The U.S. Air Force is testing a Federal Risk and Authorization Management Program (FedRAMP)-certified vehicle telematics solution by Teletrac Navman at multiple locations in the United States (including California) and Europe. The telematics system will monitor 300 data parameters—including fuel, mileage, hard braking, acceleration, and idle times—to help improve driver safety and fleet efficiency. FedRAMP-certification is required prior to deploying any vehicle telematics system in the federal government, which can be a major hurdle for telematics companies and agencies alike. FedRAMP requires that cloud service providers meet important security standards, after which providers can become authorized on a government-wide level.

Air Force staff has configured the Teletrac Navman telematics system to send email alerts to the headquarters team on the East Coast, so they can follow up with the fleet team and vehicle operators at the testing locations. The Air Force is initially focused on reducing idling times as a means to reduce petroleum consumption and cut fuel costs. For example, in a 1-week period during the current demonstration, the system’s web-based Director’s View reported that the vehicles used in the demonstration were at idle 43% of the time during engine run. That’s equal to approximately 24 gallons of fuel for each idling vehicle (per Air Force calculations). This empirical data allows fleet managers to engage with commanders to ensure compliance with the Air Force’s 5-minute idle rule, and moreover, allows the agency to pursue best practices in the Executive Order 13834 Implementing Instructions [1] and achieve statutory goals to reduce petroleum consumption.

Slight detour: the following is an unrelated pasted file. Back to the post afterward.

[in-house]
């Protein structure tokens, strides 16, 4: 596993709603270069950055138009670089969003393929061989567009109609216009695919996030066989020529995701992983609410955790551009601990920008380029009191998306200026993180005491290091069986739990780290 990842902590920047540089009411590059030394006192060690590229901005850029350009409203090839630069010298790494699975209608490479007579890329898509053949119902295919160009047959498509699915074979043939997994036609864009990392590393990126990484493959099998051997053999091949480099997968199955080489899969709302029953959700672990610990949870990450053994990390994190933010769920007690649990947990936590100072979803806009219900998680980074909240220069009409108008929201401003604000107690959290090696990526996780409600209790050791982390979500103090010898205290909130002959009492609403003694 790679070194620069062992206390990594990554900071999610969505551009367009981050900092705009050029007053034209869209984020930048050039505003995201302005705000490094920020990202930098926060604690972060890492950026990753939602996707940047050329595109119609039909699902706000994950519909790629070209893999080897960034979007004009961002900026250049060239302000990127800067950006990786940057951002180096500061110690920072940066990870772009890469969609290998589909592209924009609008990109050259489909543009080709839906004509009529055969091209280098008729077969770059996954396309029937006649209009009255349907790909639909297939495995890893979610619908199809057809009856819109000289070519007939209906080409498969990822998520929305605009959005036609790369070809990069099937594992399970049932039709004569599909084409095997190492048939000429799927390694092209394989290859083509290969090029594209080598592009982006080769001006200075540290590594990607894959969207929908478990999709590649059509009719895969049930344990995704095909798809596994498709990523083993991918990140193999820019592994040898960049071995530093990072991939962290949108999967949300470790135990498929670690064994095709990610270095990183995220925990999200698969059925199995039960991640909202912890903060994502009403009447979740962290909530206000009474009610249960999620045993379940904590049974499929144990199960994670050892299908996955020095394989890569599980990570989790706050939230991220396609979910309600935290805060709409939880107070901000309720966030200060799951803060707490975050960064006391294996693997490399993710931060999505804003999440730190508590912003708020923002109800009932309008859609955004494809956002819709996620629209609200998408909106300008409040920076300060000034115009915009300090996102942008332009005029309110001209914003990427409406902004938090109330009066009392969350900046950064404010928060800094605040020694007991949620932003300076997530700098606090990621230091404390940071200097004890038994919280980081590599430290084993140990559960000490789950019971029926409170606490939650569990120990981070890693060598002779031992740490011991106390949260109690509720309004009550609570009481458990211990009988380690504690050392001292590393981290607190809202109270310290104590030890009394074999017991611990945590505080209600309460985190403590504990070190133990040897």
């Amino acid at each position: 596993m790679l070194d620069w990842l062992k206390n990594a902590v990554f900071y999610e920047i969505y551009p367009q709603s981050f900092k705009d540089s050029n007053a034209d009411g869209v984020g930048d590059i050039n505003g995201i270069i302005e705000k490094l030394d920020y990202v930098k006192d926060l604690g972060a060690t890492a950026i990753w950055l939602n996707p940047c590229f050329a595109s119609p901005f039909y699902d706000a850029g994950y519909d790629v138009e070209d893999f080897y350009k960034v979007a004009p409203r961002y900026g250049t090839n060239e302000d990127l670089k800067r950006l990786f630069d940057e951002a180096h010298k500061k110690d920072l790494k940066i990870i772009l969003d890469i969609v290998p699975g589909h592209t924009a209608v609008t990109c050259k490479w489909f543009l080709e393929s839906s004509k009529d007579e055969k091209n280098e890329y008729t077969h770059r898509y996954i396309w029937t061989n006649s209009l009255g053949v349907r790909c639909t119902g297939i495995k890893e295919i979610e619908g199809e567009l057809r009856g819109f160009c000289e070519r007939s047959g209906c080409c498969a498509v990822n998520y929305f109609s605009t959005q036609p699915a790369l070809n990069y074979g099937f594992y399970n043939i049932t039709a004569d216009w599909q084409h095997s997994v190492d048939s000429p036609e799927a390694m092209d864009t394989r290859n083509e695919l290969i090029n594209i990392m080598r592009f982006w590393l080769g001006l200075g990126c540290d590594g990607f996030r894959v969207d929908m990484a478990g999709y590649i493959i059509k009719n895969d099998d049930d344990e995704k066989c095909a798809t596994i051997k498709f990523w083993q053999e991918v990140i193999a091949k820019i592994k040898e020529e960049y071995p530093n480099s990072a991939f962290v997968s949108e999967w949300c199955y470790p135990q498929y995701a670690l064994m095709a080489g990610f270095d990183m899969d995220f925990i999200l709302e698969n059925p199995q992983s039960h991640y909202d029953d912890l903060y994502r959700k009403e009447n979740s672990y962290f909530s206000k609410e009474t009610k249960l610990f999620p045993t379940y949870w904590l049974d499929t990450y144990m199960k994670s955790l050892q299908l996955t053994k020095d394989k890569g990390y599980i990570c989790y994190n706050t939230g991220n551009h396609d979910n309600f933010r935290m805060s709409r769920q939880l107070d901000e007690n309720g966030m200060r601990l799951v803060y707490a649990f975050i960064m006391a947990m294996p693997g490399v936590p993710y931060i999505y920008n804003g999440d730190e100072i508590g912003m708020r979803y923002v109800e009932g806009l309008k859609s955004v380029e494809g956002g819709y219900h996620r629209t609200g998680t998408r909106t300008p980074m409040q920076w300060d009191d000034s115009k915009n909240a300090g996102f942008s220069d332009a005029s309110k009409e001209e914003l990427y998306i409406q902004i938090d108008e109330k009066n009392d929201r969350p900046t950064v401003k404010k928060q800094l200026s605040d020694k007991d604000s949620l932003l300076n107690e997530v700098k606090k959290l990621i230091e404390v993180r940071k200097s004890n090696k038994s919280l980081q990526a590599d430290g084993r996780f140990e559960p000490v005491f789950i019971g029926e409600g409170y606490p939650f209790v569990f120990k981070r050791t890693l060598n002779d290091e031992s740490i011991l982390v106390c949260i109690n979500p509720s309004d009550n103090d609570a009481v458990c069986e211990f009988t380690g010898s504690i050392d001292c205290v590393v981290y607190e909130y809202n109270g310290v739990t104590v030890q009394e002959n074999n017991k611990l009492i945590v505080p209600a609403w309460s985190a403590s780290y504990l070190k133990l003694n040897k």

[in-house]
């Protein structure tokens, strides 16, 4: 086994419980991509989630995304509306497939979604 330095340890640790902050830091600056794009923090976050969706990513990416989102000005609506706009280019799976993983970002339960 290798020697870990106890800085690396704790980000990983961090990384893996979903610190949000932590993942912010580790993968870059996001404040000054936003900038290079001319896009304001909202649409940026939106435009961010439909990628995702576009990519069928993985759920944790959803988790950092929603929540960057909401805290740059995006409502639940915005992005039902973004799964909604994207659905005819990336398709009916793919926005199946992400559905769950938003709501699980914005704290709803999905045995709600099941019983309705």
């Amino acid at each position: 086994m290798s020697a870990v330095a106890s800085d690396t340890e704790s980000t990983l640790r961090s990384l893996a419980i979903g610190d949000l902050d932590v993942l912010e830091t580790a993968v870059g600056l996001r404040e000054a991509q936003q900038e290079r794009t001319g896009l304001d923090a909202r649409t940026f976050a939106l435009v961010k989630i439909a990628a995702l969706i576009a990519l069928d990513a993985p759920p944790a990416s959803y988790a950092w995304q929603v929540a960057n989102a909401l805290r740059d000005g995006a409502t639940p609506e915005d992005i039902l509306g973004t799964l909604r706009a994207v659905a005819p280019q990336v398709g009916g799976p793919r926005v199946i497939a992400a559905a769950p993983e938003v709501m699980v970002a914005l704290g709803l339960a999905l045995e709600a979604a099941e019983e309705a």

Transitioning from a test program to full authority to operate involves a higher level of scrutiny. As Master Sergeant James Merrick explains, “Everything needs to be tested before installing devices on government vehicles. You can’t just buy systems off the shelf without testing the devices for any security vulnerabilities to ensure that the systems are secure. After the devices have received their certification, then the complex routing for approval begins, which can take 6 to 12 months to be granted to utilize the system.” Because telematics systems typically track geolocational data of vehicles in motion, even non-tactical Department of Defense vehicle information must be protected.

This is not the Air Force’s first foray into telematics. They used a telematics system for more than 10 years, but it eventually became outdated and the authority to operate expired. As telematics technology veterans, they have information to share with other agencies that are exploring telematics. “It’s better to coordinate with other agencies, work with specialists, do your homework, research the devices, and test the system [rather] than going into the process uninformed. Ensure you have the proper documentation and approval to operate any telematics,” says Master Sergeant Merrick. “After those hurdles are cleared, then you can sit back and monitor/manage your fleet effectively, efficiently, and with modern technology.”